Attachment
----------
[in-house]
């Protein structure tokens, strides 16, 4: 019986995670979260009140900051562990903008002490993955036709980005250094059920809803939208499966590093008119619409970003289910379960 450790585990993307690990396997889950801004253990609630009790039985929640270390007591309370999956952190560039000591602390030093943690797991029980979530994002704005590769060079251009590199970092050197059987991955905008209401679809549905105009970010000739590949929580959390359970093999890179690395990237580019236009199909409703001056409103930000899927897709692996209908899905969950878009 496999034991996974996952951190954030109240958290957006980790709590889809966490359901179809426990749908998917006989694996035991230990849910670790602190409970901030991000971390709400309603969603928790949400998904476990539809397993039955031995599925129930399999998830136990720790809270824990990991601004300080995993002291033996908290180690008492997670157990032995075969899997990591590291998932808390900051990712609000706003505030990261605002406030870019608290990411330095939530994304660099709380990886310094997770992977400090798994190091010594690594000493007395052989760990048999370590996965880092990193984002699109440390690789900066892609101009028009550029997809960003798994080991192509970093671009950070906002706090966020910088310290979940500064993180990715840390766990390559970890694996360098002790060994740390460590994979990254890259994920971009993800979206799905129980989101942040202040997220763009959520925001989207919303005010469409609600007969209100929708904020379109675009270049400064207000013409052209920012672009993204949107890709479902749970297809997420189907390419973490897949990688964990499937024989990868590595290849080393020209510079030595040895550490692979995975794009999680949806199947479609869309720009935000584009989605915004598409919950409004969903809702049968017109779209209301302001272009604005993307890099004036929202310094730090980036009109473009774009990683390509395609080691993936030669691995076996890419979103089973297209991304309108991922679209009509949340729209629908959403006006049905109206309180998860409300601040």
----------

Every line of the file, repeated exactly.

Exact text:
[in-house]
């Protein structure tokens, strides 16, 4: 019986995670979260009140900051562990903008002490993955036709980005250094059920809803939208499966590093008119619409970003289910379960 450790585990993307690990396997889950801004253990609630009790039985929640270390007591309370999956952190560039000591602390030093943690797991029980979530994002704005590769060079251009590199970092050197059987991955905008209401679809549905105009970010000739590949929580959390359970093999890179690395990237580019236009199909409703001056409103930000899927897709692996209908899905969950878009 496999034991996974996952951190954030109240958290957006980790709590889809966490359901179809426990749908998917006989694996035991230990849910670790602190409970901030991000971390709400309603969603928790949400998904476990539809397993039955031995599925129930399999998830136990720790809270824990990991601004300080995993002291033996908290180690008492997670157990032995075969899997990591590291998932808390900051990712609000706003505030990261605002406030870019608290990411330095939530994304660099709380990886310094997770992977400090798994190091010594690594000493007395052989760990048999370590996965880092990193984002699109440390690789900066892609101009028009550029997809960003798994080991192509970093671009950070906002706090966020910088310290979940500064993180990715840390766990390559970890694996360098002790060994740390460590994979990254890259994920971009993800979206799905129980989101942040202040997220763009959520925001989207919303005010469409609600007969209100929708904020379109675009270049400064207000013409052209920012672009993204949107890709479902749970297809997420189907390419973490897949990688964990499937024989990868590595290849080393020209510079030595040895550490692979995975794009999680949806199947479609869309720009935000584009989605915004598409919950409004969903809702049968017109779209209301302001272009604005993307890099004036929202310094730090980036009109473009774009990683390509395609080691993936030669691995076996890419979103089973297209991304309108991922679209009509949340729209629908959403006006049905109206309180998860409300601040």